"For ecology in general, the take-home lesson here is that increasing climatic extremes, such as drought stress, can trigger formation of grazer fronts and subsequent waves of habitat die-off in an otherwise stable ecosystem," Silliman said. "For marsh ecology, the message is even clearer: The long-standing paradigm that bottom-up forces rule is officially dead."
Climate change aside, the study also falls in line with other recent studies highlighting the role of predators or other top-down animals. "This study adds to a growing body of evidence showing strong top-down regulation of ecosystems processes, including sharks in the Gulf of Mexico and wolves in Yellowstone Park," Silliman said.
Native and abundant, dime- to quarter-sized periwinkle snails can often be seen hanging on cordgrass above the water line. Contrary to appearances, they don't actually eat the grass, or at least not much of it. Instead, they crunch up the surface to make it easier for colonization by fungi. In a process described as fungal farming, the snails then eat the fungi.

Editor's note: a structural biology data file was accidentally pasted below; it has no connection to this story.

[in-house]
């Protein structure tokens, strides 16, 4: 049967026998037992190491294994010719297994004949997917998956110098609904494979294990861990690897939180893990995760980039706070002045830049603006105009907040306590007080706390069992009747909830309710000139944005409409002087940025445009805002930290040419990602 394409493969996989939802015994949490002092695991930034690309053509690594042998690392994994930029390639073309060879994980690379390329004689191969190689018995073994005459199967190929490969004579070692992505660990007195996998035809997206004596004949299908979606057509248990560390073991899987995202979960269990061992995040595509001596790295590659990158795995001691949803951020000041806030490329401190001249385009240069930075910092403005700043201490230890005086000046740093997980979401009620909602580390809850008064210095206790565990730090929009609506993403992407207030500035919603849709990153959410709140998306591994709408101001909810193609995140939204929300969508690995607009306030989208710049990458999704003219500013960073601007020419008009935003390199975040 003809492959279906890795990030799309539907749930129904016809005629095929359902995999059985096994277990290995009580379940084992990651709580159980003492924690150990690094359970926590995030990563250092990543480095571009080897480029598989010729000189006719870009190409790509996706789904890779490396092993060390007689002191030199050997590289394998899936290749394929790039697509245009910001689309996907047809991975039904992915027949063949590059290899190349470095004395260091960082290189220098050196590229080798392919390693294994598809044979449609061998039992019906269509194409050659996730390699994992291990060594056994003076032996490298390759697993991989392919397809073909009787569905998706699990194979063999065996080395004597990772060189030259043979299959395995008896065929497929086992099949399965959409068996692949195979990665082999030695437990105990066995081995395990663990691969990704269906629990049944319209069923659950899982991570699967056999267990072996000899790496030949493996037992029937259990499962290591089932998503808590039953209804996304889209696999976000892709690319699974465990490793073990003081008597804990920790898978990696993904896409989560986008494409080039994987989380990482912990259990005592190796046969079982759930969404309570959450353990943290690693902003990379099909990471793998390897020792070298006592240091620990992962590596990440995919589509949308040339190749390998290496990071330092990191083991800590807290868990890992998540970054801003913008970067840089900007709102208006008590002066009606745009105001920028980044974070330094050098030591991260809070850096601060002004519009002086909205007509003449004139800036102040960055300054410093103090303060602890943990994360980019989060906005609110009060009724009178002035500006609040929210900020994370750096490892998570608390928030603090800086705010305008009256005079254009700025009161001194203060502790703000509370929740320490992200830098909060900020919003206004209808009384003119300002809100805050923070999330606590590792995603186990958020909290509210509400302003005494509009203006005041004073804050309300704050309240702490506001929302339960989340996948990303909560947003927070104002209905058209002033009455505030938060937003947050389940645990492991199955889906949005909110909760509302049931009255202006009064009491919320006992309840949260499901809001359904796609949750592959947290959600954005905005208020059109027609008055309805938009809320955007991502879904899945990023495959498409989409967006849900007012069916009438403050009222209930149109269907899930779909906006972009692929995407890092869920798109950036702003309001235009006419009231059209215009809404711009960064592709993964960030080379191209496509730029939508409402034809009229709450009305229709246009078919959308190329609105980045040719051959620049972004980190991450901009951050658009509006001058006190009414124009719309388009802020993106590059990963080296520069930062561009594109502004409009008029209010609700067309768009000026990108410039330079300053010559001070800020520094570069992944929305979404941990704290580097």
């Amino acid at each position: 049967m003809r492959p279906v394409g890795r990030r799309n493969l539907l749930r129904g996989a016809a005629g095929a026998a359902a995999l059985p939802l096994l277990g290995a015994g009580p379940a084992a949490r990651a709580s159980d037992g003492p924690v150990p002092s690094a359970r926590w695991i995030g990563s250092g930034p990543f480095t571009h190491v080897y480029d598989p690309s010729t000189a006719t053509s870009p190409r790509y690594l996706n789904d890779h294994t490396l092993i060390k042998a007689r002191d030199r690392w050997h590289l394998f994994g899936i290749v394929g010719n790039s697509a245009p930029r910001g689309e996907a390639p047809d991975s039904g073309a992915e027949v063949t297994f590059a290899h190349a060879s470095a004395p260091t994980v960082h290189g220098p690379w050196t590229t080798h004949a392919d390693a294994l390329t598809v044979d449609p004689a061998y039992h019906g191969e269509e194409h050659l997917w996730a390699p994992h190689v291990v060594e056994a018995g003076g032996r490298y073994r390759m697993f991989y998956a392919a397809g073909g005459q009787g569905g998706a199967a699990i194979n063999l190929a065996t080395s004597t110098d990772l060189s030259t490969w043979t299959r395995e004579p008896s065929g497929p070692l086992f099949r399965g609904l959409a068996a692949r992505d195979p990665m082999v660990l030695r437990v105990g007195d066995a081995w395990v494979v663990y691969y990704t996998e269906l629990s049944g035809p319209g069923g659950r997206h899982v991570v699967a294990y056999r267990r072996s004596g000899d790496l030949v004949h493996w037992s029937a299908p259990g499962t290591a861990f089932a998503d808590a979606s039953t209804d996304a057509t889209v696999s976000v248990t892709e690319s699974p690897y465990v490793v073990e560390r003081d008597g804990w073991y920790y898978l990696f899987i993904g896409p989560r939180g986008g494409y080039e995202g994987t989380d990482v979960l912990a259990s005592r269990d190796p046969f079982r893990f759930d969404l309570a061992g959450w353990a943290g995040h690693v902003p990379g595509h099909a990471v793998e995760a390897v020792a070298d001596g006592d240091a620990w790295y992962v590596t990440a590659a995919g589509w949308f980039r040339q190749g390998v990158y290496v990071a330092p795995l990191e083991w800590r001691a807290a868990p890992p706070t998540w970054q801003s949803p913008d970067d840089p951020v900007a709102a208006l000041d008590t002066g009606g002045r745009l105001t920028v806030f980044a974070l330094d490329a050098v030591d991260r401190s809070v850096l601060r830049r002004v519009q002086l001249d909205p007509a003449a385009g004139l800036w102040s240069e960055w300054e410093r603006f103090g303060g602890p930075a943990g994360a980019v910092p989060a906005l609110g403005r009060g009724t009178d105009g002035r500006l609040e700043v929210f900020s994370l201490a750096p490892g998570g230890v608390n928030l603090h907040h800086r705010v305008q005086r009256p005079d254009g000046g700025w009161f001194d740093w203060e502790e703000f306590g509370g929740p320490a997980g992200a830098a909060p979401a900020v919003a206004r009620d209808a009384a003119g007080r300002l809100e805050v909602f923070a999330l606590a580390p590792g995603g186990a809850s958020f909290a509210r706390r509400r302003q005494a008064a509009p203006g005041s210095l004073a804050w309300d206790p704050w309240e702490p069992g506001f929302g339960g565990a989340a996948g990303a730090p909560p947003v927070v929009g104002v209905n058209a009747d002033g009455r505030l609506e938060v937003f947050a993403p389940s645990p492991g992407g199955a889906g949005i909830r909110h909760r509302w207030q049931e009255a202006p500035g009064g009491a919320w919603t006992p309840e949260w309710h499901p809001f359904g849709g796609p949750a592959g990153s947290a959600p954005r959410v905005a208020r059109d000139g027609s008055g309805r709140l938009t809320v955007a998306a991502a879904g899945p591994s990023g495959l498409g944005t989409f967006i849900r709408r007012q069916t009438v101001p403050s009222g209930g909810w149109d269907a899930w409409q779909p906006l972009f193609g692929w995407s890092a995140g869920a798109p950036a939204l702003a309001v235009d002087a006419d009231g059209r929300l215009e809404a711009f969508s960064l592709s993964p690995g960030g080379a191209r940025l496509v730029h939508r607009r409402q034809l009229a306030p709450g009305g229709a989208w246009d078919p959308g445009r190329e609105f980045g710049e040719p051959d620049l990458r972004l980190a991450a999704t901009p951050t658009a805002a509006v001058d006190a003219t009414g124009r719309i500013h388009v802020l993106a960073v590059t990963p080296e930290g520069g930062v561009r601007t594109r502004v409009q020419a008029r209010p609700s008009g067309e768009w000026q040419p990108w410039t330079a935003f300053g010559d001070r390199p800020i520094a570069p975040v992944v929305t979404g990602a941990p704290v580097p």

Periwinkle snails normally coexist happily with marsh grasses. But the drought so weakened cordgrass that it began dying off. Snails then moved in, finishing off weakened and dying patches. When these disappeared and exposed mudflats emerged, large numbers of snails moved off the flats and concentrated on the edge of the die off, where healthy grass remained. This migration resulted in the formation of grazer "fronts," which attacked and destroyed more marsh in "waves" of runaway consumption, the authors write.
A team of scientists from UF, the Netherlands Institute of Ecology, Louisiana State University and Brown University reached that conclusion after observations and experiments at 12 randomly selected die-off sites in Louisiana, Georgia and South Caro
Source:University of Florida